Disclaimer: I don't know Janet VanHuysse at all. But she's the VP of HR at Twitter and as such, a rockstar for HR people who like tech and all things social. That would be me. Probably you as well if you're reading this blog.
So, I ran across her profile last Friday on Twitter and saw a couple of things on the profile that I thought were cool, so I thought I'd share. I think they kind of show where this HR thing is going for companies that are trying to do interesting things with people.
Let's break it down! Notes below, and I've circled and numbered the references by number on the profile that follows the notes. Enjoy.
1. Ultra-Casual profile pic. Like the HR version of Zuckerberg, if that existed. Formality to the wind. Says approachable.
2. Background is good, but other than Sony, no heavy pedigree needed. Ballers get judged on their ideas, and willingness to take risks. She was at Twitter 3 years ago, so she took a risk back in the day - something not all HR people do. #winning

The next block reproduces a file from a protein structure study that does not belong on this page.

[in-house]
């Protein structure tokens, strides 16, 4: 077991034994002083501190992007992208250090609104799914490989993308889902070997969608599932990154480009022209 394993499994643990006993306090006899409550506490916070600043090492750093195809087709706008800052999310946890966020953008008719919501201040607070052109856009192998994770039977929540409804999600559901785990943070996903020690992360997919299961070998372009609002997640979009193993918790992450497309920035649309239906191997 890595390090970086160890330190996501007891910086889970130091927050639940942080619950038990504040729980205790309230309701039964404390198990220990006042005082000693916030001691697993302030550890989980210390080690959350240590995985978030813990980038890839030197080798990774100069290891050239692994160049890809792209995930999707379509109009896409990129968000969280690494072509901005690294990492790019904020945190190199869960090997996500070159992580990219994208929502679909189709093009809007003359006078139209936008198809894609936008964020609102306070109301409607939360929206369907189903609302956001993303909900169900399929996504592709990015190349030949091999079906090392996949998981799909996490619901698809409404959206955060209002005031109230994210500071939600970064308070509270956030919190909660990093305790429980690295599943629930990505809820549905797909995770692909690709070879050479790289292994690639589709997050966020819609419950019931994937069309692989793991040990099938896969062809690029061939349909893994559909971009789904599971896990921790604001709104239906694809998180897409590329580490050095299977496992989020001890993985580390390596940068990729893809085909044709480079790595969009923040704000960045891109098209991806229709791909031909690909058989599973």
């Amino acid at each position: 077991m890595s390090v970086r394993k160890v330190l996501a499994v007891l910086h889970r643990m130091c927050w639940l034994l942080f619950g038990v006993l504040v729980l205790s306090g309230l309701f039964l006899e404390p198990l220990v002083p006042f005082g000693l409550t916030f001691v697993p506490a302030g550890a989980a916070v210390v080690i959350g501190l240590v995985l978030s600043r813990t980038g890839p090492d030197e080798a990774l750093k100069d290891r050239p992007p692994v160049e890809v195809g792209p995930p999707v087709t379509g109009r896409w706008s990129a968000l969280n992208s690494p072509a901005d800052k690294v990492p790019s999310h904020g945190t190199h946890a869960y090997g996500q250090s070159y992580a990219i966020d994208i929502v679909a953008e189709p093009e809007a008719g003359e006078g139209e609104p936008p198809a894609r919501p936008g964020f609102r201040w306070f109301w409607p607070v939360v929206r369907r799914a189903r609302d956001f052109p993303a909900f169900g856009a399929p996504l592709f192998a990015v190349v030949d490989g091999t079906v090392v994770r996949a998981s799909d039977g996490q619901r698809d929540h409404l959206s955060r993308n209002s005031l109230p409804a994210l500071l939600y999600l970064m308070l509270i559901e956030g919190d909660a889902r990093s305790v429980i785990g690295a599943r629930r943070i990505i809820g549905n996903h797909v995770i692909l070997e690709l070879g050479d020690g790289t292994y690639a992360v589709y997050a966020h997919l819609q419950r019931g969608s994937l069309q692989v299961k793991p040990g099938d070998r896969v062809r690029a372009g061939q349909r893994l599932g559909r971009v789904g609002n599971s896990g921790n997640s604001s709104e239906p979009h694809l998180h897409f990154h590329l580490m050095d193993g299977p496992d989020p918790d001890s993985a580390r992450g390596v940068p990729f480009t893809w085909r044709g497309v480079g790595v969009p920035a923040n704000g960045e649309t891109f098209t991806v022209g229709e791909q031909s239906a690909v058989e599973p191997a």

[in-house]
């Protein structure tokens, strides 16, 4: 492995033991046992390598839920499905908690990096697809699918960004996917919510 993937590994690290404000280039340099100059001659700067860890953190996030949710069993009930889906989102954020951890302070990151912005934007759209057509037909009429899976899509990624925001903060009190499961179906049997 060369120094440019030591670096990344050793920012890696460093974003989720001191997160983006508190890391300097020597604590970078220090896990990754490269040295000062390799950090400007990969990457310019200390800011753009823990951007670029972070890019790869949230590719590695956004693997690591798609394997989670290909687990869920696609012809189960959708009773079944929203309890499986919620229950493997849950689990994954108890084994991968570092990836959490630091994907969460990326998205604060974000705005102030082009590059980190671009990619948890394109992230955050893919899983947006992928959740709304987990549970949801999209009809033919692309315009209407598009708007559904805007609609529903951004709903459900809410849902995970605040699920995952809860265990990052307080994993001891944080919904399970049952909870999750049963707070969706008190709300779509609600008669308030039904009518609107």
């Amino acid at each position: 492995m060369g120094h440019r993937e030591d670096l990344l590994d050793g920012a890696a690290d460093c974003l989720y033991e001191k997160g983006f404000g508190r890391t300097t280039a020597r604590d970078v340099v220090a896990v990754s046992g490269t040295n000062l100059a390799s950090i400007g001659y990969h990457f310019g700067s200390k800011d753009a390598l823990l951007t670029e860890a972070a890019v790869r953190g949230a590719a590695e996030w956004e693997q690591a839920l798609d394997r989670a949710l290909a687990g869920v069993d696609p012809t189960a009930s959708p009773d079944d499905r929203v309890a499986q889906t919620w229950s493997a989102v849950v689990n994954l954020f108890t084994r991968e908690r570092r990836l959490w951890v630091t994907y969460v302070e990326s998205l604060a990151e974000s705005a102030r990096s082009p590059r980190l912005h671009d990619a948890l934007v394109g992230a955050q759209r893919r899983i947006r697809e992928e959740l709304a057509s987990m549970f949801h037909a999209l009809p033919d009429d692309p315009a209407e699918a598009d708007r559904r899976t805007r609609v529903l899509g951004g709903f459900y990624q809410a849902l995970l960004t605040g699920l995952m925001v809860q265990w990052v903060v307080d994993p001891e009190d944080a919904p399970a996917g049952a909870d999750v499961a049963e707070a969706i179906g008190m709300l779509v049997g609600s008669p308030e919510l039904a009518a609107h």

3. Education - University of Illinois - no ivy necessary. Again, sensing someone who has ideas and has built a good reputation based on merit, not pedigree. English Education. The best man in my wedding has an English Education degree, and he's now a professional wrestler. She runs HR for Twitter. So there you go, your answer for whether you need a degree in HR, kids.
4. Twitter Account - She has one. +1. Wait, wrong company. Plus, she works at Twitter, so that's not something she should get credit for...
5. Generalists rule - Companies don't start with specialists, they start with generalists, which is not a career level. It's a mindset. Read JVH's summary, and you'll see she's a generalist. Jack of all trades? Enough said.
6. Career path - Changed ladders (companies) every two years or so before Twitter (assuming she's staying awhile at this one). Like the Jeffersons, moving on up. On to the next one.
Make of it what you will. I think the profile shows that the biggest growth engine for an HR career is to not be afraid to take risks and not to specialize - or if you do, don't specialize too long. The work available at interesting early stage companies is as a generalist.
Take risks and seek change and you might mess around and get a triple double. Or end up leading the next Twitter.